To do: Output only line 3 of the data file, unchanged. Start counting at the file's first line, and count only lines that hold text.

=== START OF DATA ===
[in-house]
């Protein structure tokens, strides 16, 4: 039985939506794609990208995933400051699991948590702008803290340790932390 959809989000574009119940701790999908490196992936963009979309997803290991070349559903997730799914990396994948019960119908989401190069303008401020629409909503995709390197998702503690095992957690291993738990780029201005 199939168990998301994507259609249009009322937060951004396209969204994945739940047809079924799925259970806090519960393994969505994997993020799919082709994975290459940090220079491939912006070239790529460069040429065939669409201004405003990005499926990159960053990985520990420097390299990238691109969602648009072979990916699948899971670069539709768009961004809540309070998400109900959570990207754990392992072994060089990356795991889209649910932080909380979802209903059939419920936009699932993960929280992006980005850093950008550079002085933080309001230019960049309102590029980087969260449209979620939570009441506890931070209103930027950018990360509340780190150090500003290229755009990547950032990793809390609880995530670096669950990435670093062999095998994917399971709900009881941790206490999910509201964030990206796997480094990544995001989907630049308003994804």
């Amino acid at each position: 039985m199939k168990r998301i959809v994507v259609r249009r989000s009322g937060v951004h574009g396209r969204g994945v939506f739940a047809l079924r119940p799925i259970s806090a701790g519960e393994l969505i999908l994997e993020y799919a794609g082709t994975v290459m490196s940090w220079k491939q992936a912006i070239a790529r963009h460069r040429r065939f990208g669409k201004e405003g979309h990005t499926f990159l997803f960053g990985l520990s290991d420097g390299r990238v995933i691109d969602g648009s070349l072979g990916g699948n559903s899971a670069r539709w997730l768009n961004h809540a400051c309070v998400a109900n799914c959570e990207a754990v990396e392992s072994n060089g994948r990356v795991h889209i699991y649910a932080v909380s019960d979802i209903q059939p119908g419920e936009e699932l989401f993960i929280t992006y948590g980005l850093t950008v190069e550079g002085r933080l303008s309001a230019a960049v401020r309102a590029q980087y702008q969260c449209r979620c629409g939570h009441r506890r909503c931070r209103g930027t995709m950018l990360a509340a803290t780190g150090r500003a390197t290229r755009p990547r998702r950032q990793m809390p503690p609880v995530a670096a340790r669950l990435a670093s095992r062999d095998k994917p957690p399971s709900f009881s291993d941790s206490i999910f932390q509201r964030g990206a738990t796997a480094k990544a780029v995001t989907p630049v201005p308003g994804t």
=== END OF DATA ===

């Amino acid at each position: 039985m199939k168990r998301i959809v994507v259609r249009r989000s009322g937060v951004h574009g396209r969204g994945v939506f739940a047809l079924r119940p799925i259970s806090a701790g519960e393994l969505i999908l994997e993020y799919a794609g082709t994975v290459m490196s940090w220079k491939q992936a912006i070239a790529r963009h460069r040429r065939f990208g669409k201004e405003g979309h990005t499926f990159l997803f960053g990985l520990s290991d420097g390299r990238v995933i691109d969602g648009s070349l072979g990916g699948n559903s899971a670069r539709w997730l768009n961004h809540a400051c309070v998400a109900n799914c959570e990207a754990v990396e392992s072994n060089g994948r990356v795991h889209i699991y649910a932080v909380s019960d979802i209903q059939p119908g419920e936009e699932l989401f993960i929280t992006y948590g980005l850093t950008v190069e550079g002085r933080l303008s309001a230019a960049v401020r309102a590029q980087y702008q969260c449209r979620c629409g939570h009441r506890r909503c931070r209103g930027t995709m950018l990360a509340a803290t780190g150090r500003a390197t290229r755009p990547r998702r950032q990793m809390p503690p609880v995530a670096a340790r669950l990435a670093s095992r062999d095998k994917p957690p399971s709900f009881s291993d941790s206490i999910f932390q509201r964030g990206a738990t796997a480094k990544a780029v995001t989907p630049v201005p308003g994804t």